to argue that its safe, cheap or guarantees energy independence is erroneous at best
Why do you think this? Any reasons? Without reasons you kind of just come across as generally anti-nuclear rather than someone attempting to engage in discussion, and the nuclear bomb comment makes you sound anti-American on top of that... Seriously, JAPAN uses more nuclear power on a percentage basis than the US.


RE: Why?
By vanionBB on 8/2/2010 2:03:19 PM , Rating: 3
Paj,

1. I doubt you are "genuinely curious."

2. I am proud we built the first bomb proving Einstein's theory correct, further unlocking the mysteries of our universe, and it helped secure the unconditional surrender of Japan, ending WW2.

3. What sort of "more sustainable","environmentally sound technologies" would you have us condiser?


RE: Why?
By Briliu on 8/2/2010 2:11:09 PM , Rating: 5
Perhaps the question should be why does France like nuclear power so much?

US makes 20% of its power via nuclear, France makes more than 75%.

http://en.wikipedia.org/wiki/Nuclear_power_by_coun...

The public in the US "hates" nuclear power because they do not choose to learn, and are lied to by people who stand to benefit from the other side of the coin.

And "we" love drama so if someone says a small problem in a nuclear plant results in YOUR ENTIRE TOWN BEING IRRADIATED AHHH OMG OMG AHHH, they listen. Versus being intelligent and reasonable~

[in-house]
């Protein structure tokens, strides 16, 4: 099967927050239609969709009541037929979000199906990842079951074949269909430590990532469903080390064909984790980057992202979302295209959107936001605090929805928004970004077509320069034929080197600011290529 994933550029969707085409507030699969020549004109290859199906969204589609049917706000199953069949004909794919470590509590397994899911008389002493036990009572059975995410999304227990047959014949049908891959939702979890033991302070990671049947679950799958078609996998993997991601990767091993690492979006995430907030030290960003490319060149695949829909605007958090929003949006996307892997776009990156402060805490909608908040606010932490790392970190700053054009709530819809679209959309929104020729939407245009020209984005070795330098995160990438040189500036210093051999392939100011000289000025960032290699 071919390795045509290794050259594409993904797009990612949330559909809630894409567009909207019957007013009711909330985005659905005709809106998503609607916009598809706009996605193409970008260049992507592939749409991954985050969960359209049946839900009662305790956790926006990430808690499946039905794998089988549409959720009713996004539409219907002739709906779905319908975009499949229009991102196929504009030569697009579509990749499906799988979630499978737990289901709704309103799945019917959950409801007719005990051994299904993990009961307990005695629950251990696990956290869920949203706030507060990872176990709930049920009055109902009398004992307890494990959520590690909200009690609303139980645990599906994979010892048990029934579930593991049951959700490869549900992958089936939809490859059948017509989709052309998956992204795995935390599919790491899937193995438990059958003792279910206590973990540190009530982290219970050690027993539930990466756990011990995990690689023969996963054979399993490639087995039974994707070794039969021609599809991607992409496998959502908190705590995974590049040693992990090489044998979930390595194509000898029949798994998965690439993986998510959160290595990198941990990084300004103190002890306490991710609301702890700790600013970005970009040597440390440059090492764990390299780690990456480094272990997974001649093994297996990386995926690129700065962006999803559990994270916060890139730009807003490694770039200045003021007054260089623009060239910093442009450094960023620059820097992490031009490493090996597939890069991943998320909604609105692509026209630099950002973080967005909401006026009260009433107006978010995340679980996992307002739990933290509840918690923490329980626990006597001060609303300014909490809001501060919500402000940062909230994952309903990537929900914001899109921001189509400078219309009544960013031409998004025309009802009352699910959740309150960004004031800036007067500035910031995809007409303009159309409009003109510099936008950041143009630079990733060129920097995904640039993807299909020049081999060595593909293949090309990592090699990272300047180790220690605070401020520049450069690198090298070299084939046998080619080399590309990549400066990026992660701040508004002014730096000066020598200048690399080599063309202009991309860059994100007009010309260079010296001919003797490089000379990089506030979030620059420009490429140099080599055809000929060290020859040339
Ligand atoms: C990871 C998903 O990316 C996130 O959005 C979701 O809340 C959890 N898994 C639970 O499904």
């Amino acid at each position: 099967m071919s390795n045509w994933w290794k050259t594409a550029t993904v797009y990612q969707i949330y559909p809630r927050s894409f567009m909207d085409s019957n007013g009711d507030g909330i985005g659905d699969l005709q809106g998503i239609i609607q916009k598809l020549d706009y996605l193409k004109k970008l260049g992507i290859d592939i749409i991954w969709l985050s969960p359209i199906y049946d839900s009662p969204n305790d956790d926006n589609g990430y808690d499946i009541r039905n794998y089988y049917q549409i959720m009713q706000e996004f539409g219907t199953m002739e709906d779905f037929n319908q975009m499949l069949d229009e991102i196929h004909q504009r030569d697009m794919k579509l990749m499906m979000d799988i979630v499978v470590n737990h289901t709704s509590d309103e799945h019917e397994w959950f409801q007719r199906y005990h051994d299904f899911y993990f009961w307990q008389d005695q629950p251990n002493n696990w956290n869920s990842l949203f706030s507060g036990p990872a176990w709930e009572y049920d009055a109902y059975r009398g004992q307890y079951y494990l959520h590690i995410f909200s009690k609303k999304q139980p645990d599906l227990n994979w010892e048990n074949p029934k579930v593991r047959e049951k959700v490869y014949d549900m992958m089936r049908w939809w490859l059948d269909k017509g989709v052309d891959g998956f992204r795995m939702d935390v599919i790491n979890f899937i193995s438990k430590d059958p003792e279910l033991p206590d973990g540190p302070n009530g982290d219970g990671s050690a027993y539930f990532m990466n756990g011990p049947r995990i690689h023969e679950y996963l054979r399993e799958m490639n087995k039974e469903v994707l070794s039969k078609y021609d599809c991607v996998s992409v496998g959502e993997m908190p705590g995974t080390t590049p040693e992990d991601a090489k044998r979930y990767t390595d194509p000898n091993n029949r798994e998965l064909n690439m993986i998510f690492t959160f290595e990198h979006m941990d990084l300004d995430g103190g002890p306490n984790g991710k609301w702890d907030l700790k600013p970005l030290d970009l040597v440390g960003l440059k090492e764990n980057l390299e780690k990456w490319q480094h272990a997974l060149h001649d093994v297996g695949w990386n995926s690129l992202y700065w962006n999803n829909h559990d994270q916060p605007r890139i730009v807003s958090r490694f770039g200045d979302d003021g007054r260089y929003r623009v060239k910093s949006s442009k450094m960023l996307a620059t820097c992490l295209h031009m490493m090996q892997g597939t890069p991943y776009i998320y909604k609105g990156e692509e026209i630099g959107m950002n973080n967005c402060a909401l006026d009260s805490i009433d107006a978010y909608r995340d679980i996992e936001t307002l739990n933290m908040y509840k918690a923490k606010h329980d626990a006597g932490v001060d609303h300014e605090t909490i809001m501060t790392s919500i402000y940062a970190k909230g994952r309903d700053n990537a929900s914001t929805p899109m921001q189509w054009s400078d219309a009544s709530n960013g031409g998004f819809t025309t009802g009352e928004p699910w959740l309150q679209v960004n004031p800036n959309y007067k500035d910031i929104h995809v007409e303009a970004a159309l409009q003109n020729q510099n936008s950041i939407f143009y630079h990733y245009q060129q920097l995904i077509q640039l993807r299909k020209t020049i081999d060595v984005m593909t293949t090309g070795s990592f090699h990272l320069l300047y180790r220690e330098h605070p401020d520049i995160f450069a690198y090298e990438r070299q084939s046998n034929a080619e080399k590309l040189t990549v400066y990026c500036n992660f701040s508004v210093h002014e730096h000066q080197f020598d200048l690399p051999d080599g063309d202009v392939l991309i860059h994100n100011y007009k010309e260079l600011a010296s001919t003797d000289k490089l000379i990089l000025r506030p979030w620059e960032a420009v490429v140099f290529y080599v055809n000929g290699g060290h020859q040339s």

RE: Why?
By Paj on 8/2/2010 2:44:26 PM , Rating: 1
I know this, I am French. And yes, I am genuinely interested in an honest debate, if anyone cares to engage in one.

Nuclear power makes much more sense in France than it does in America - we have very few other options, having no energy resources ourselves. Plus we get far less sun, with almost no desert regions whatsoever. Geographically, France is much smaller, so the grid can be more compact, leading to less transmission losses and upkeep. You dont get all of these remote, distant locations that have to be wired up at huge cost, as you do in America and Australia.

The French culture is very different to that in America - you could say its more of a technocracy. Engineers and scientists have the same prestige as doctors and lawyers do in the US, so the public is far more trusting of what they have to say.

But France possesses all of the same problem that any nuclear industry does - waste disposal, non-renewability, and cost. And the question of inertia - the nuclear industry is so mature and dominant that reactor designs have become homogenised and there is a great deal of expertise in the industry. Pursuing alternative options makes little sense for France, due to the intertia that nuclear has in the country.

Europe in general seems far more open to the idea of so called 'green' energy - consider Germany and Spain, that have well developed solar programmes. Iceland is arguably the world leader in geothermal (although thats largely explained by its geography). Could America, with its large expanses of hot deserts and geologically active areas, not implement successful solar and geothermal projects? Could America, which has given the modern world so much, not become a pioneer in alternative energy as well?